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Due diligence is an investigation, or review performed to confirm facts or details of a matter under consideration. In the financial world, due diligence requires an examination of financial records before entering into a proposed transaction with another party.

The due diligence process would include getting answers to questions such as these:

  • Does the business have healthy cash flow?
  • By looking at the books, can you tell where the revenue stream is coming from?
  • How reliable are its financial projections, and what multiple is it placing on those earnings?
  • Are profits going up or down?
  • How big is the market for the company’s products or services?
  • Is the market growing, shrinking, or stagnant?
  • Are there any major new competitors in the area or coming into the area that could negatively impact earnings?
  • What kind of online presence does the business have, and how does it compare to its competitors?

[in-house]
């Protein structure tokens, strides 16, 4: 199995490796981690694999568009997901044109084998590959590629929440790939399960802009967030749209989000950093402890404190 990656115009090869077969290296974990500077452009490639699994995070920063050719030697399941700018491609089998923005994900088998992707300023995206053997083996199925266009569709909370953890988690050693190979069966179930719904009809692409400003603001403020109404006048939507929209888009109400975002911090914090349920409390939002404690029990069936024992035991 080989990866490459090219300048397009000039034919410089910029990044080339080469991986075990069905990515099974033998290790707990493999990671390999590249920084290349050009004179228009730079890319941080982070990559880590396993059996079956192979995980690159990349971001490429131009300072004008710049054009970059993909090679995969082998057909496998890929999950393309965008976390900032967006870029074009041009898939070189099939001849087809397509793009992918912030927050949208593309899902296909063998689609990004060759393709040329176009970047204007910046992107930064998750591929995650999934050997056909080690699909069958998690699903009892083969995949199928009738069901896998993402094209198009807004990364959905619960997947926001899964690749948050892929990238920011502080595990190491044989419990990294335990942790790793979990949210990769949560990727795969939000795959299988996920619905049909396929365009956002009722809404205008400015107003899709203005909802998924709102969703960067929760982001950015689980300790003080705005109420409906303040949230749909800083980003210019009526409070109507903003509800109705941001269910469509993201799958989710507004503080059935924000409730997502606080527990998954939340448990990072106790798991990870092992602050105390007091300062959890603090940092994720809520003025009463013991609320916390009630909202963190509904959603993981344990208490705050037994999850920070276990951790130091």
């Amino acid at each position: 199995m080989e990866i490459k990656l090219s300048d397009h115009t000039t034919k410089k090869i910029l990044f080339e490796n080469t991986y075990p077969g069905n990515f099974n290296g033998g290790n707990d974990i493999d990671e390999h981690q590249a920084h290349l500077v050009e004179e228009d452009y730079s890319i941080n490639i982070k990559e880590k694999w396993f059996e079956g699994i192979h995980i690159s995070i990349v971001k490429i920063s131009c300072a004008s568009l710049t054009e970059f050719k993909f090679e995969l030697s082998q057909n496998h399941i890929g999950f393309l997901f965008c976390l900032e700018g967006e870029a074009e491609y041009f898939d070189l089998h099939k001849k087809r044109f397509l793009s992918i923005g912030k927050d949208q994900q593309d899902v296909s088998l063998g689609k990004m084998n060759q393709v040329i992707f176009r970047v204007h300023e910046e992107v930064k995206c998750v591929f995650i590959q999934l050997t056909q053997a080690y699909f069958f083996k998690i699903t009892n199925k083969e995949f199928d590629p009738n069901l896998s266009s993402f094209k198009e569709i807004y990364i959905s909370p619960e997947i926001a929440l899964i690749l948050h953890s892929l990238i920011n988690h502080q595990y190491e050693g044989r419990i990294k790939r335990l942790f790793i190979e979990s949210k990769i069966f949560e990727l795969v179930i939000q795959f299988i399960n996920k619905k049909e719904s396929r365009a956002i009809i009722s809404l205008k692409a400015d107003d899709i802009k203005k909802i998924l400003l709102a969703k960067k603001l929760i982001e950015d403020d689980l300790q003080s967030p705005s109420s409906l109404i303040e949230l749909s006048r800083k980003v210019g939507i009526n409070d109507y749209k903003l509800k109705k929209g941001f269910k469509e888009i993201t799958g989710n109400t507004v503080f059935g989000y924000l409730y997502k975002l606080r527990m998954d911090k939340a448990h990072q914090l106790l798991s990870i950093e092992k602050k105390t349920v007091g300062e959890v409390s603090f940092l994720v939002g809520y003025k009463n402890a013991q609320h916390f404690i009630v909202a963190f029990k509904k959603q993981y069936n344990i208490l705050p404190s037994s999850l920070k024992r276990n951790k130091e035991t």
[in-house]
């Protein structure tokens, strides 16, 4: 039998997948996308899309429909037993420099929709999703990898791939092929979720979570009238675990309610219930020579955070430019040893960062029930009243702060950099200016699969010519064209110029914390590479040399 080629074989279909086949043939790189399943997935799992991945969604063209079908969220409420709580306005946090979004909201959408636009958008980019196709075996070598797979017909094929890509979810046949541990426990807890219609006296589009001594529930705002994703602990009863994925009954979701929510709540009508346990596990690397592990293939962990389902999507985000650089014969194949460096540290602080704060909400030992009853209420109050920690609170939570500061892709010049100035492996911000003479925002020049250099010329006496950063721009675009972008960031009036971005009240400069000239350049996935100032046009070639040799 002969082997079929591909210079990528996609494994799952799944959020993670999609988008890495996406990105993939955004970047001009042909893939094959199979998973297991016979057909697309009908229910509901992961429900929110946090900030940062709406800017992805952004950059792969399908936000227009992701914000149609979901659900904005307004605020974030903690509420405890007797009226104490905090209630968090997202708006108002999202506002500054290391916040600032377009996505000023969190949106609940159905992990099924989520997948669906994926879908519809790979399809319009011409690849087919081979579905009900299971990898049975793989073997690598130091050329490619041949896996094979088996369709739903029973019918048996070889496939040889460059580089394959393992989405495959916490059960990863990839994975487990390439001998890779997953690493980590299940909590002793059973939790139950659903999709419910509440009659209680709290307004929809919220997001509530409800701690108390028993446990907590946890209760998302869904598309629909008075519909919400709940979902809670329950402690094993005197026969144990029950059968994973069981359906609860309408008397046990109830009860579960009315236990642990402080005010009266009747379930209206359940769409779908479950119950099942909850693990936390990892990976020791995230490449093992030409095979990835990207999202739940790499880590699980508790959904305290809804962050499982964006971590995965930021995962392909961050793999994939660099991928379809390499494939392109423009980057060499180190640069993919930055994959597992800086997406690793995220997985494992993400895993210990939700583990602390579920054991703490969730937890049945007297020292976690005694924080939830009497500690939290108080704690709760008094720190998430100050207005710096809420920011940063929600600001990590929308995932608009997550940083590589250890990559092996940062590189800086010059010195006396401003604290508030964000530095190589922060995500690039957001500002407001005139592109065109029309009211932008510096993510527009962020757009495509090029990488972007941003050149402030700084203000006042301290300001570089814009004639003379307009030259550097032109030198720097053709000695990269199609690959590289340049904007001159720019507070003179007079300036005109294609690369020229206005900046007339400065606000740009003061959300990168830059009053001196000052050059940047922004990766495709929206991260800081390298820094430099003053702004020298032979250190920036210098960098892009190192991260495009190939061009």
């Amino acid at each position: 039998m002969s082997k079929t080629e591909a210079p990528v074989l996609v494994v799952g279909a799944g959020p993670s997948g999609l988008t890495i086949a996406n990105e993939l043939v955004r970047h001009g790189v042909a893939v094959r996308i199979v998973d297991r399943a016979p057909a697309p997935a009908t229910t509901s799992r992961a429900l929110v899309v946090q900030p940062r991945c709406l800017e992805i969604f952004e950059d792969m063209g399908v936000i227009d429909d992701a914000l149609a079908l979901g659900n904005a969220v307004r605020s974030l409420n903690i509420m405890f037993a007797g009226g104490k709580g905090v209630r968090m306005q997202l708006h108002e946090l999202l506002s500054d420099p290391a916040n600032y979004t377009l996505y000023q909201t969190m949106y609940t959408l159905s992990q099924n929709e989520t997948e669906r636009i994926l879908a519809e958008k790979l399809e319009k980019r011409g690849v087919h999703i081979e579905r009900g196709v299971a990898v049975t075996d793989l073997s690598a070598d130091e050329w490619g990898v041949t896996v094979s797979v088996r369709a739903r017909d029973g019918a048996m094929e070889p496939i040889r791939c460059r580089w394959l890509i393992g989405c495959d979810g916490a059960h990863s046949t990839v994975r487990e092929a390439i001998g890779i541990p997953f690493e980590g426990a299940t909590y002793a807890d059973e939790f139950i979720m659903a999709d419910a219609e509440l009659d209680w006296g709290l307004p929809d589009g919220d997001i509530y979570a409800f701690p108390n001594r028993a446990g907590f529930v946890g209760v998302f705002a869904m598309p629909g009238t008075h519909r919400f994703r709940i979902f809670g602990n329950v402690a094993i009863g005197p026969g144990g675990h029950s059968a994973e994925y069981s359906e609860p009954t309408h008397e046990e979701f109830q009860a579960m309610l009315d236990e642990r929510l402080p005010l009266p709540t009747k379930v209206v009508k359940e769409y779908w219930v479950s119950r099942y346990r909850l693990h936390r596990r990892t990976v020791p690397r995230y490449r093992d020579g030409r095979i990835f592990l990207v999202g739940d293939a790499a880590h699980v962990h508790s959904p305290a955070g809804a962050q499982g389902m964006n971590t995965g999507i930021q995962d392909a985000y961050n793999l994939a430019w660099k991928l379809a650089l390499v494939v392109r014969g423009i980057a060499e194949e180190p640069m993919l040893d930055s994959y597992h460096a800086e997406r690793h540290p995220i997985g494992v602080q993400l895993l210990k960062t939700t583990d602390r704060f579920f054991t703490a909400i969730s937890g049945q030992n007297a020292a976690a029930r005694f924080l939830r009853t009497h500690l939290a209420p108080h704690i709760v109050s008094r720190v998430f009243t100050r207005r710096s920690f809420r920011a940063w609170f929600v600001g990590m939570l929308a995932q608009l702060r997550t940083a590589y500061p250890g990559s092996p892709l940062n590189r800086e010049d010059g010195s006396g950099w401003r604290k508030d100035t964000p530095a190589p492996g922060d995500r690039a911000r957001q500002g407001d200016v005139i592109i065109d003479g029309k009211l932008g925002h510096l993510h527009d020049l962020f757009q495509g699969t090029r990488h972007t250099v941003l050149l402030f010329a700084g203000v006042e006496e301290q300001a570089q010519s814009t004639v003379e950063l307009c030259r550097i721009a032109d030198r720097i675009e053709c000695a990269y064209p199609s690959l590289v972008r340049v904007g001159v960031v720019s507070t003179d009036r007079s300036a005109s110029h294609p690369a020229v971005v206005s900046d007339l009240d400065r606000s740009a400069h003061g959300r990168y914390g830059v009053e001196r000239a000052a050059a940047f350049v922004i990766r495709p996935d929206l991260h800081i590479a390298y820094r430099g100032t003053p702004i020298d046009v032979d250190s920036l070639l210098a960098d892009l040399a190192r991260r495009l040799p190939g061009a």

• If the company has physical assets, are they valued correctly and fairly?
  • Are there any hidden liabilities?
  • Are the company documents complete? (for example, Articles of Incorporation, board meeting minutes, tax registration, etc.)
  • Is the business up to date on its taxes?
  • Does it lease property? If so, when does the lease end?
  • What insurance information is provided, and what is covered?
  • Are there complete employee files including salary and benefits?

Of course, this is a very short list of the due diligence that would take place before purchasing another business, but maybe you’re not in the market to buy a business. Maybe you’re planning to buy a new building or add a new vendor or product line. There are plenty of decisions you are likely to make where proper due diligence is key.

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